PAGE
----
Traditional New Years’s Day feasts from around the world

Food and culture are so tightly linked. It is always fascinating to find out what people around the world eat, and why. The New Year is a time when people all over the world take a few days to rest, recharge, gather together and celebrate the coming year, putting behind us the old year and ringing in the new year with joy and possibility! What better way to do that than with an epic feast??

Here are some fun facts on who eats what, when and why!

The Pennsylvania Dutch eat pork and sauerkraut on New Year’s Day.

As far as the South is concerned, there are two sayings for the traditions:

– “Peas for Pennies, Greens for Dollars, and Cornbread for Gold.”
– “Eat poor on New Year’s, eat fat the rest of the year.”

Often the shape or color looks like money which is why cabbage or greens are so common in many traditions. Sometimes actual coins are incorporated into the dish for extra luck
– a penny placed under a bowl of black-eyed peas
– a washed dime placed in a pot of peas
– a coin baked in bread (Greece)

There are two reasons that pork dishes are considered to be lucky:

– a family that owned a pig would be eating well
– pigs root forward and symbolize moving forward

Along that line, lobsters are considered unlucky in Austria because they move backward.

Hungarians avoid two foods on New Years:
– chicken because you will be scratching around for money like a chicken scratches for food
– Fish because your money might swim away like a fish

Rice and starches symbolize abundance, especially the many grains of rice. The color of rutabagas is lucky because it is golden.

In pre-Christian days, ring-shaped foods were considered lucky because it signified continuity the “coming full circle,” and the belief that good luck will follow by eating foods in this shape. In Holland a special donut is eaten on New Years.

Much is written about New Years day Southern food:

One story dates the dish to the Civil War when a raid by the Northern soldiers left only black-eyed peas and salted pork to eat on New Years Day, so it was considered lucky.

In addition to black eyed peas looking like tiny coins, they swelled when cooked, a sign of increasing prosperity.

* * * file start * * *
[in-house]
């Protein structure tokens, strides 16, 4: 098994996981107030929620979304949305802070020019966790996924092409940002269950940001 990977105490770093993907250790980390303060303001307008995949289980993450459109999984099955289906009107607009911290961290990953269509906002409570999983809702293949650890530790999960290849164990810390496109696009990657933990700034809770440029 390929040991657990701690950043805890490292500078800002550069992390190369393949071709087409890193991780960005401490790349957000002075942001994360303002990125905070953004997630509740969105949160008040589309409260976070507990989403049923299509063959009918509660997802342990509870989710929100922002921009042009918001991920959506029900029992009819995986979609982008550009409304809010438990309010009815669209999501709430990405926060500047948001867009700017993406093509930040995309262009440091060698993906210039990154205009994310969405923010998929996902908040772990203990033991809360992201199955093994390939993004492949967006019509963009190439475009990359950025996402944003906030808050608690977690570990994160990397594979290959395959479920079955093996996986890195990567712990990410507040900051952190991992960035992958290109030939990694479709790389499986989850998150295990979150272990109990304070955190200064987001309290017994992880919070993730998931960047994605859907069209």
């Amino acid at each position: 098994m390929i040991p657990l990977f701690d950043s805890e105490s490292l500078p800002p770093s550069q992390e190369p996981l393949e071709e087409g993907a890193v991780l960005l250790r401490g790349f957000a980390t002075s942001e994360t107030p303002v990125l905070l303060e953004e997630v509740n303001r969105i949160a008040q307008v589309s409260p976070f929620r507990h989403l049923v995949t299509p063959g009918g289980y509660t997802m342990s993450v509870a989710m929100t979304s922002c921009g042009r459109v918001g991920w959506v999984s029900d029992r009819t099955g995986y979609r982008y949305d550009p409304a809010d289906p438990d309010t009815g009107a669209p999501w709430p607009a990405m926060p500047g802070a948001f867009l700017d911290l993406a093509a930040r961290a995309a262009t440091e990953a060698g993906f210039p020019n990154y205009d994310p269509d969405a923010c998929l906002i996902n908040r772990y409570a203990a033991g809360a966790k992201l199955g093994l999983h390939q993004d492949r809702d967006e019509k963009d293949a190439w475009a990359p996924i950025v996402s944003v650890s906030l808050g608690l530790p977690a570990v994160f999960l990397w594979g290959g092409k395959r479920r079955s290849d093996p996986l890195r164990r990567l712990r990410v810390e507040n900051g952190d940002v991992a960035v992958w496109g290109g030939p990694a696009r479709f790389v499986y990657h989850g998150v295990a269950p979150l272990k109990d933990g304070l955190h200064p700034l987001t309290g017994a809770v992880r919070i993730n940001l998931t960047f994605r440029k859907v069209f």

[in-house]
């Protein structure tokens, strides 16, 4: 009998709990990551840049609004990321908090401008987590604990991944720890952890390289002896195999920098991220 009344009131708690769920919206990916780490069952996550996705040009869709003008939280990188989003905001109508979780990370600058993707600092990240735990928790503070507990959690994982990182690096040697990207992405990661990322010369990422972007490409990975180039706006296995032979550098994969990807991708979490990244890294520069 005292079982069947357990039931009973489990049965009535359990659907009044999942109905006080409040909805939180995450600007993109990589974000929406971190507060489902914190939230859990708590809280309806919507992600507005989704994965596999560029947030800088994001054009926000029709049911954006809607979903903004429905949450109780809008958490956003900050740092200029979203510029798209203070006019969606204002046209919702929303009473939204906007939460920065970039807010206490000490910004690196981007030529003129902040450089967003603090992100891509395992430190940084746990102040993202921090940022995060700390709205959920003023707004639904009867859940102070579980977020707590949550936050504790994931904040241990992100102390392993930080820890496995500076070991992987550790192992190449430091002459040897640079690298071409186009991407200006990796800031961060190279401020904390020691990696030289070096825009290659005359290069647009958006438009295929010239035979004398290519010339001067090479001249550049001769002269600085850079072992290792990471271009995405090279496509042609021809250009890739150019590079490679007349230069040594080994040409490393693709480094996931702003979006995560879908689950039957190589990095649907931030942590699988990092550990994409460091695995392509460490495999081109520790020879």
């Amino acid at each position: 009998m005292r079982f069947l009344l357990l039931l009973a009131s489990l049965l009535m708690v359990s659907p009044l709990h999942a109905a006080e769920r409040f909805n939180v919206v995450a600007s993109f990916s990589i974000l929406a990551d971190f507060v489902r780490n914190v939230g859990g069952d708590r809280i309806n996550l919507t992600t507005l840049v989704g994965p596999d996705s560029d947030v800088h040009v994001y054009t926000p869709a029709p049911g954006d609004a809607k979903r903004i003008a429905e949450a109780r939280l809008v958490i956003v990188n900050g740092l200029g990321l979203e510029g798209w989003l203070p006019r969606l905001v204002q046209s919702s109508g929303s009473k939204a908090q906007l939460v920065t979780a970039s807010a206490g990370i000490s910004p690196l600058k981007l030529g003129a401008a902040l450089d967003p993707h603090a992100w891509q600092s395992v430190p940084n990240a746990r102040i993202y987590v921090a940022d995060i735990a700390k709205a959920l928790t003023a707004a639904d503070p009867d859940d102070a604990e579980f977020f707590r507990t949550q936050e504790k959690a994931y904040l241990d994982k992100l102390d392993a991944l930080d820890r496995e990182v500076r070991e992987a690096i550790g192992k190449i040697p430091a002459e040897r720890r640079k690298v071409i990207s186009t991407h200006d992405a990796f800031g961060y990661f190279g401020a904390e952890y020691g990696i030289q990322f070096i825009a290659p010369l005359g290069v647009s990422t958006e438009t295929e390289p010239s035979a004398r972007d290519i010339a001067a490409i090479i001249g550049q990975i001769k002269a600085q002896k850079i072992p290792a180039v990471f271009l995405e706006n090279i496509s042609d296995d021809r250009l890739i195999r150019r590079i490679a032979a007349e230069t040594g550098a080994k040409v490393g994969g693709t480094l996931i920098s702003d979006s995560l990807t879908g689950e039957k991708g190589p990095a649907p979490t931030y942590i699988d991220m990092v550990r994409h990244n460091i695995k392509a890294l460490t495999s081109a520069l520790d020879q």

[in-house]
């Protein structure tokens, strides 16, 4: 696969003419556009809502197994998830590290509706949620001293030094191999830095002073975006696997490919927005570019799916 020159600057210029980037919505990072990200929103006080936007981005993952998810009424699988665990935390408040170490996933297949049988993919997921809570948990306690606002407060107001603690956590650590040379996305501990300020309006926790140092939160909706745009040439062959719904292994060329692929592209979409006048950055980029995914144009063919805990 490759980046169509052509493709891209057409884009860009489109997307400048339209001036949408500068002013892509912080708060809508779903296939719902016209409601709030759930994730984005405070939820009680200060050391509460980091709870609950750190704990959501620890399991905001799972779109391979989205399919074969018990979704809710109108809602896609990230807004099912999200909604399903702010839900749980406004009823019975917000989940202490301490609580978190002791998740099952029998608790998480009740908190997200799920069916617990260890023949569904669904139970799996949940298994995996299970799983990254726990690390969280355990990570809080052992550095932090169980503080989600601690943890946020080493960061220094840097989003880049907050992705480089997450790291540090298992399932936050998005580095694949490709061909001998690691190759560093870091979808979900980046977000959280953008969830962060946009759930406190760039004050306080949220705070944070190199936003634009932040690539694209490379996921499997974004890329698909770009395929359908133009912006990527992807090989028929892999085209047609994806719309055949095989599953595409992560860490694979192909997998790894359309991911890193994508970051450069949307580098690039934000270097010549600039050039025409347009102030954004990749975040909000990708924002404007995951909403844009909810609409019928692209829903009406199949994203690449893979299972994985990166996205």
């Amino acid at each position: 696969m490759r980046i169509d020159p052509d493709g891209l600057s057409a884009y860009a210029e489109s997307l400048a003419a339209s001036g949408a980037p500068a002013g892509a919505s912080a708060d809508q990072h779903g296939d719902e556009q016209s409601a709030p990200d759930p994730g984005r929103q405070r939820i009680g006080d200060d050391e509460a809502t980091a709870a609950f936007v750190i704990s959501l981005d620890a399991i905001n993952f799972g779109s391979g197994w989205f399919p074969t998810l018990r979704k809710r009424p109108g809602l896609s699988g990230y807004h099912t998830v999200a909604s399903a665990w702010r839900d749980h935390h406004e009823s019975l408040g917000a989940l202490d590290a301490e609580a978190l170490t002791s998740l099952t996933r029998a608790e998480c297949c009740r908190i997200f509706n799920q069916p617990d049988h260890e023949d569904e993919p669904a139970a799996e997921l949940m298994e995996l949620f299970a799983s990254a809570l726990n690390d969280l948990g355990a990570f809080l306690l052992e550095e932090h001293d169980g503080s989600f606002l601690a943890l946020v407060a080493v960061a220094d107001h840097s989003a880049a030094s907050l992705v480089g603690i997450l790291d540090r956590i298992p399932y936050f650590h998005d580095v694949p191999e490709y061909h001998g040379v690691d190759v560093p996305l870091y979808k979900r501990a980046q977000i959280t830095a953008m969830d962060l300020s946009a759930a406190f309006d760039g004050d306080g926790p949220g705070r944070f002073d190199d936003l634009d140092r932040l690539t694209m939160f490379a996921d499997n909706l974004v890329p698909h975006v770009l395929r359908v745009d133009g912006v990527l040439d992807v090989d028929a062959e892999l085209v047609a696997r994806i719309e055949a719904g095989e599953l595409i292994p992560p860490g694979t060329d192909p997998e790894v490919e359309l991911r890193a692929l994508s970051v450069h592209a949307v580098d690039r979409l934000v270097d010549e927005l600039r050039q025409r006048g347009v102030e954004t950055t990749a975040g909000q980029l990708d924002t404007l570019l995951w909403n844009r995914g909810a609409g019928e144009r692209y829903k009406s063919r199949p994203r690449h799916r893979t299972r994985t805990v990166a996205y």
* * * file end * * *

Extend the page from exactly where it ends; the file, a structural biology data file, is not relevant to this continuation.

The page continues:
Lucky food by country:

ANCIENT ROMANS: nuts, dates, figs and round cakes.

ARMENIA: Special New Year’s bread kneaded with luck and good wishes pressed in the dough.

AUSTRIA: Pork dishes (pigs root forward). No unlucky lobster (they move backward)

BOSNIA & CROATIA (FORMERLY YUGOSLAVIA): “Sarma” or beef wrapped tightly in cabbage

CAMBODIA: (April) sticky rice cakes made with sweet beans.

CHINA: (lunar New Year). LOTS of symbolism Foods like dumplings,because they look like nuggets of gold, etc, etc …(see links).

DENMARK: Boiled cod

FRANCE: pancakes for breakfast

GERMANY: Herring & carp… Germans put some of the fish’s scales in their wallets to ensure financial good luck.

HOLLAND: Olie Bollen or “oil balls” … sweet, puffy, fritter-like donuts filled with diced apples, raisins, and currants. The ring shape symbolizes “coming full circle” and is believed to bring good luck.

HUNGARY: good luck – roast pig, with a four-leaf clover in its mouth
Bad luck – chicken (eating it will have you scratching for money), fish (it’ll swim away with your money)

INDIA (Southern): boiled rice

IRAN: (March) Grains of wheat and barley are sprouted in water to symbolize new life. Coins and colored eggs are placed on the table, which is set for a special meal of seven foods that begin with the letter “s”.

ITALY: Northern – lentils (coins)

JAPAN: Like China, lots of dishes. Most noted long soba noodles that are sucked up without breaking to ensure a long life. Red snapper because red is a lucky color in Japan. More foods in this link:

JEWISH NEW YEAR (Sept – Oct): apples dipped in honey.

LATIN COUNTRIES (CUBA MEXICO, PORTUGUAL SPAIN, SOUTH AMERICA): Twelve grapes at the stroke of midnight, each grape signifying one month of the upcoming year. A sweet grape means that month will be good, a sour grape means the month will be bad.

PHILIPPINES: A large amount of any type of food on the table at midnight to help encourage an abundance of food throughout the year.

POLAND: herring (but my Polish family never ate this)

SWITZERLAND: whipped cream, which symbolizes riches, is dropped on the floor to demonstrate surplus wealth.

TIBET: guthok, which is made of nine special ingredients, including a piece of charcoal. The person who gets the charcoal is said to have an evil heart

Vietnam: (late January) carp – a fish thought to carry the god of good luck on its back.

What are your New Years traditions, food or otherwise?